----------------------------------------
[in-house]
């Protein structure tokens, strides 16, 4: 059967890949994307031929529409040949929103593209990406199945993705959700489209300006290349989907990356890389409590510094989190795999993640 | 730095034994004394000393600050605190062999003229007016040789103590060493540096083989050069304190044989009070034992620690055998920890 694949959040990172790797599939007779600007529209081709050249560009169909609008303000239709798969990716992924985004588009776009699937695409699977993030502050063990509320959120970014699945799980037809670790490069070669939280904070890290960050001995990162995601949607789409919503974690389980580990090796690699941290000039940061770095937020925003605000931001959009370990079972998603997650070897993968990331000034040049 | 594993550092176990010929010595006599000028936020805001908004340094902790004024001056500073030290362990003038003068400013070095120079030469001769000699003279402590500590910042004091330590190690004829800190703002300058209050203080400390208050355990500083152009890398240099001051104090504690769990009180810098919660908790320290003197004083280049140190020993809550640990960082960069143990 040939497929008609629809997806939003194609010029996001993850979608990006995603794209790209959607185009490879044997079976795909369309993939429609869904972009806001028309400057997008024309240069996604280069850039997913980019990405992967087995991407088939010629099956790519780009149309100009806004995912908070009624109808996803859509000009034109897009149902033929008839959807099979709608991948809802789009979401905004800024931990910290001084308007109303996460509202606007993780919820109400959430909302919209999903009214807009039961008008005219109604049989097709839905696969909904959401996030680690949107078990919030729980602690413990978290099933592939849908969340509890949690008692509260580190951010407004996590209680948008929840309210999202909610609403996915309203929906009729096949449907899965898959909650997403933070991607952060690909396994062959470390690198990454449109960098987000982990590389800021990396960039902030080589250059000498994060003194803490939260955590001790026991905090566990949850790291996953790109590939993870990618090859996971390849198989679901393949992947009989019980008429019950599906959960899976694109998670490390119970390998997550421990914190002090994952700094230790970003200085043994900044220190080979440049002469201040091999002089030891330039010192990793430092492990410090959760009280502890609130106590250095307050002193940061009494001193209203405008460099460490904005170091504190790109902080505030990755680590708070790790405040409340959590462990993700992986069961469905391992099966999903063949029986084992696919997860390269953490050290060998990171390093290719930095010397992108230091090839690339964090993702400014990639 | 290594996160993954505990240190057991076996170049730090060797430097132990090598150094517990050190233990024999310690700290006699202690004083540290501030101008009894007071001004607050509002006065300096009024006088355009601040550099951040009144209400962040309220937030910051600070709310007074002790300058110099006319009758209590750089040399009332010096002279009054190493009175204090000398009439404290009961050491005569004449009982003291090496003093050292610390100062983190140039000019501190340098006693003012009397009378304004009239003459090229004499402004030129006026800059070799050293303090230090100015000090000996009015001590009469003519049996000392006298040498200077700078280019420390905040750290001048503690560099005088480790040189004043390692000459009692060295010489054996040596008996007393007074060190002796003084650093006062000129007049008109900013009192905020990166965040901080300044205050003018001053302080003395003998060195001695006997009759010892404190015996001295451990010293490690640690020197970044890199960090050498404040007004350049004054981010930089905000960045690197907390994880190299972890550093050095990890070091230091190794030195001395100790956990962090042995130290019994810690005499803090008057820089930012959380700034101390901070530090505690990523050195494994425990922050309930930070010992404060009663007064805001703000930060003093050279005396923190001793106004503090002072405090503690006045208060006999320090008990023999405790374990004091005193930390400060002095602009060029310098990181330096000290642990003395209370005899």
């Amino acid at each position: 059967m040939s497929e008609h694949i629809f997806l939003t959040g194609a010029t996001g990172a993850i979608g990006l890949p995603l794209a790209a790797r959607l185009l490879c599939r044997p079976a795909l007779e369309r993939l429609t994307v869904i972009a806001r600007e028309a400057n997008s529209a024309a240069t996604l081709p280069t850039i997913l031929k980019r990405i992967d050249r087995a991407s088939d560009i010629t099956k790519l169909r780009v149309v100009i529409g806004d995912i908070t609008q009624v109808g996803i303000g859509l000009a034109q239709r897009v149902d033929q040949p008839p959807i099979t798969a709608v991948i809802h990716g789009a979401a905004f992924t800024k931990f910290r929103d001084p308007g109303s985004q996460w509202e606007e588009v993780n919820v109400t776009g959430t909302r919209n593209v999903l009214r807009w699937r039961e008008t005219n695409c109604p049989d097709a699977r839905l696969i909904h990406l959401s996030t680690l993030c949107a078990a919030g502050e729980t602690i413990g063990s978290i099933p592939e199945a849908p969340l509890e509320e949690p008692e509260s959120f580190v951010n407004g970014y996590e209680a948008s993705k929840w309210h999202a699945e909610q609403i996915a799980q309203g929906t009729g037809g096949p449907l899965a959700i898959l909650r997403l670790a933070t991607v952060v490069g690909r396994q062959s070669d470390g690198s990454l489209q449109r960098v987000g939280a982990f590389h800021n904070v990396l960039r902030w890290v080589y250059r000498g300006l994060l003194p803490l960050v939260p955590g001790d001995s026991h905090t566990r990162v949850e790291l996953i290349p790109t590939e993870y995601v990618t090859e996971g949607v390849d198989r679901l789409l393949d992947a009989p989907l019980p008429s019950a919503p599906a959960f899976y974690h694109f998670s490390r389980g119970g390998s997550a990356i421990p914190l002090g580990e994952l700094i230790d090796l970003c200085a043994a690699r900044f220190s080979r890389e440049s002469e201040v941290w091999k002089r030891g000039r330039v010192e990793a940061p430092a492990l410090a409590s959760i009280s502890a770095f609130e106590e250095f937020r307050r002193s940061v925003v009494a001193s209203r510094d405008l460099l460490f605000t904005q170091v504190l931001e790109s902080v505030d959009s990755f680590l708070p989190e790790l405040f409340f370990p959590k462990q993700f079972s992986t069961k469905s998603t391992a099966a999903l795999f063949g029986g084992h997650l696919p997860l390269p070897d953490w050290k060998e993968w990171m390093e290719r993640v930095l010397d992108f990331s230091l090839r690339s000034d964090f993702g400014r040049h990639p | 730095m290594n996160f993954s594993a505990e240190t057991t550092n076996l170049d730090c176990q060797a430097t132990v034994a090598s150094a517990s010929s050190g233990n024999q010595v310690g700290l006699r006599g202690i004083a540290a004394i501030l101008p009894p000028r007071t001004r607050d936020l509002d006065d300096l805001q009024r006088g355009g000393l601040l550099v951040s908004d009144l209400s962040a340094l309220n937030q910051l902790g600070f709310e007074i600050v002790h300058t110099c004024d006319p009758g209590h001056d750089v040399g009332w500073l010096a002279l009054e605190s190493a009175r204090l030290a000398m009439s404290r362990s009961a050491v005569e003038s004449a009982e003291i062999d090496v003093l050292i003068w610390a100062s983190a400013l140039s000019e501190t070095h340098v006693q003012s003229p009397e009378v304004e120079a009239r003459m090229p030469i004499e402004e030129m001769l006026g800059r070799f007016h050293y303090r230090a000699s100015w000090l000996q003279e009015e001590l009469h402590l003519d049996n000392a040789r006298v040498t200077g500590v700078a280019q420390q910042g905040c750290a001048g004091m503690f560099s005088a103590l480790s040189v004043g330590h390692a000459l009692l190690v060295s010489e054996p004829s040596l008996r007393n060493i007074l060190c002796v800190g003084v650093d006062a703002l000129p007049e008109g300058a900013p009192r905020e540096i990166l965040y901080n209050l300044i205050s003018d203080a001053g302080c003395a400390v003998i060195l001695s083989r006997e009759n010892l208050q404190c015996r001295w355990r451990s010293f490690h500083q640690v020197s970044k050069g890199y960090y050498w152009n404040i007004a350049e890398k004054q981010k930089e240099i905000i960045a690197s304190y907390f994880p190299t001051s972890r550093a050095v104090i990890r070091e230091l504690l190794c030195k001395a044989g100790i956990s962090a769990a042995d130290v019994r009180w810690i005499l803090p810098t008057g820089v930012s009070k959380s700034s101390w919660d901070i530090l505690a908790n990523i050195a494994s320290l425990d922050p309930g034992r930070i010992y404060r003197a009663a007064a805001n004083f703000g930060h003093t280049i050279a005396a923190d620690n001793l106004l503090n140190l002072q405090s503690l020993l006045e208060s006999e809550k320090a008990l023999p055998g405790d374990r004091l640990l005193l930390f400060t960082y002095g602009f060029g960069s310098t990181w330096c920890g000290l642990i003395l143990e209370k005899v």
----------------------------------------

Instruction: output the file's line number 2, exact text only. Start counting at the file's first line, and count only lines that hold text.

């Protein structure tokens, strides 16, 4: 059967890949994307031929529409040949929103593209990406199945993705959700489209300006290349989907990356890389409590510094989190795999993640 | 730095034994004394000393600050605190062999003229007016040789103590060493540096083989050069304190044989009070034992620690055998920890 694949959040990172790797599939007779600007529209081709050249560009169909609008303000239709798969990716992924985004588009776009699937695409699977993030502050063990509320959120970014699945799980037809670790490069070669939280904070890290960050001995990162995601949607789409919503974690389980580990090796690699941290000039940061770095937020925003605000931001959009370990079972998603997650070897993968990331000034040049 | 594993550092176990010929010595006599000028936020805001908004340094902790004024001056500073030290362990003038003068400013070095120079030469001769000699003279402590500590910042004091330590190690004829800190703002300058209050203080400390208050355990500083152009890398240099001051104090504690769990009180810098919660908790320290003197004083280049140190020993809550640990960082960069143990 040939497929008609629809997806939003194609010029996001993850979608990006995603794209790209959607185009490879044997079976795909369309993939429609869904972009806001028309400057997008024309240069996604280069850039997913980019990405992967087995991407088939010629099956790519780009149309100009806004995912908070009624109808996803859509000009034109897009149902033929008839959807099979709608991948809802789009979401905004800024931990910290001084308007109303996460509202606007993780919820109400959430909302919209999903009214807009039961008008005219109604049989097709839905696969909904959401996030680690949107078990919030729980602690413990978290099933592939849908969340509890949690008692509260580190951010407004996590209680948008929840309210999202909610609403996915309203929906009729096949449907899965898959909650997403933070991607952060690909396994062959470390690198990454449109960098987000982990590389800021990396960039902030080589250059000498994060003194803490939260955590001790026991905090566990949850790291996953790109590939993870990618090859996971390849198989679901393949992947009989019980008429019950599906959960899976694109998670490390119970390998997550421990914190002090994952700094230790970003200085043994900044220190080979440049002469201040091999002089030891330039010192990793430092492990410090959760009280502890609130106590250095307050002193940061009494001193209203405008460099460490904005170091504190790109902080505030990755680590708070790790405040409340959590462990993700992986069961469905391992099966999903063949029986084992696919997860390269953490050290060998990171390093290719930095010397992108230091090839690339964090993702400014990639 | 290594996160993954505990240190057991076996170049730090060797430097132990090598150094517990050190233990024999310690700290006699202690004083540290501030101008009894007071001004607050509002006065300096009024006088355009601040550099951040009144209400962040309220937030910051600070709310007074002790300058110099006319009758209590750089040399009332010096002279009054190493009175204090000398009439404290009961050491005569004449009982003291090496003093050292610390100062983190140039000019501190340098006693003012009397009378304004009239003459090229004499402004030129006026800059070799050293303090230090100015000090000996009015001590009469003519049996000392006298040498200077700078280019420390905040750290001048503690560099005088480790040189004043390692000459009692060295010489054996040596008996007393007074060190002796003084650093006062000129007049008109900013009192905020990166965040901080300044205050003018001053302080003395003998060195001695006997009759010892404190015996001295451990010293490690640690020197970044890199960090050498404040007004350049004054981010930089905000960045690197907390994880190299972890550093050095990890070091230091190794030195001395100790956990962090042995130290019994810690005499803090008057820089930012959380700034101390901070530090505690990523050195494994425990922050309930930070010992404060009663007064805001703000930060003093050279005396923190001793106004503090002072405090503690006045208060006999320090008990023999405790374990004091005193930390400060002095602009060029310098990181330096000290642990003395209370005899």